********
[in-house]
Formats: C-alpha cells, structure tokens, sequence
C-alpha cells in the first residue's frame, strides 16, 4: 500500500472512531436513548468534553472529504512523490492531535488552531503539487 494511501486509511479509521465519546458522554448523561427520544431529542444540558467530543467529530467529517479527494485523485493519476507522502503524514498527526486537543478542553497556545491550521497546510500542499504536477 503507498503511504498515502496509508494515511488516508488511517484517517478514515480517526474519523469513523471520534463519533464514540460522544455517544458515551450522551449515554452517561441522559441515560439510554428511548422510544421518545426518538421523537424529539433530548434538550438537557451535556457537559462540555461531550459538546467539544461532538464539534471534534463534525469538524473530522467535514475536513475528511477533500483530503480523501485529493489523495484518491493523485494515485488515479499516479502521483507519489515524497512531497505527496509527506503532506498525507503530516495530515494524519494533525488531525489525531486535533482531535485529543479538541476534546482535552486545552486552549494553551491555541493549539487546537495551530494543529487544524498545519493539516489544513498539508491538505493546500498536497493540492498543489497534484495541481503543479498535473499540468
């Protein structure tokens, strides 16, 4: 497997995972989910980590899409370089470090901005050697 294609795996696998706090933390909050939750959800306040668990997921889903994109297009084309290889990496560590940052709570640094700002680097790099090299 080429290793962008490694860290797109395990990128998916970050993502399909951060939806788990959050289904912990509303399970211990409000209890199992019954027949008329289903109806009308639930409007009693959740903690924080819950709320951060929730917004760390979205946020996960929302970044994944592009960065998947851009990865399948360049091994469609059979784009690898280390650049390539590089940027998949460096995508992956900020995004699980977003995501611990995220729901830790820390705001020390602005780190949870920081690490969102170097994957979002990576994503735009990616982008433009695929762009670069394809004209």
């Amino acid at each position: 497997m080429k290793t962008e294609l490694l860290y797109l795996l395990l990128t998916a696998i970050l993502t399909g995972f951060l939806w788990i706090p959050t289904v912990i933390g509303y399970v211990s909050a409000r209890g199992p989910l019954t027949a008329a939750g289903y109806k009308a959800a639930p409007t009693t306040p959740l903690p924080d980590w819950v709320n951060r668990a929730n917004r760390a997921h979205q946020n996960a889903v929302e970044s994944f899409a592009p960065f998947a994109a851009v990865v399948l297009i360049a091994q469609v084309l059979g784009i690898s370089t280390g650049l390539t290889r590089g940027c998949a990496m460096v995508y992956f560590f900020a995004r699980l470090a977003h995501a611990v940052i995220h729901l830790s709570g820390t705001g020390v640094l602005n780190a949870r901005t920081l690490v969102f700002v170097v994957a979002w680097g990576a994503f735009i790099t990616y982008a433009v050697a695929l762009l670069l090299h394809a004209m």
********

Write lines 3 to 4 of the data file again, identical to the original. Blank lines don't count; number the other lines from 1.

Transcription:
C-alpha cells in the first residue's frame, strides 16, 4: 500500500472512531436513548468534553472529504512523490492531535488552531503539487 494511501486509511479509521465519546458522554448523561427520544431529542444540558467530543467529530467529517479527494485523485493519476507522502503524514498527526486537543478542553497556545491550521497546510500542499504536477 503507498503511504498515502496509508494515511488516508488511517484517517478514515480517526474519523469513523471520534463519533464514540460522544455517544458515551450522551449515554452517561441522559441515560439510554428511548422510544421518545426518538421523537424529539433530548434538550438537557451535556457537559462540555461531550459538546467539544461532538464539534471534534463534525469538524473530522467535514475536513475528511477533500483530503480523501485529493489523495484518491493523485494515485488515479499516479502521483507519489515524497512531497505527496509527506503532506498525507503530516495530515494524519494533525488531525489525531486535533482531535485529543479538541476534546482535552486545552486552549494553551491555541493549539487546537495551530494543529487544524498545519493539516489544513498539508491538505493546500498536497493540492498543489497534484495541481503543479498535473499540468
């Protein structure tokens, strides 16, 4: 497997995972989910980590899409370089470090901005050697 294609795996696998706090933390909050939750959800306040668990997921889903994109297009084309290889990496560590940052709570640094700002680097790099090299 080429290793962008490694860290797109395990990128998916970050993502399909951060939806788990959050289904912990509303399970211990409000209890199992019954027949008329289903109806009308639930409007009693959740903690924080819950709320951060929730917004760390979205946020996960929302970044994944592009960065998947851009990865399948360049091994469609059979784009690898280390650049390539590089940027998949460096995508992956900020995004699980977003995501611990995220729901830790820390705001020390602005780190949870920081690490969102170097994957979002990576994503735009990616982008433009695929762009670069394809004209």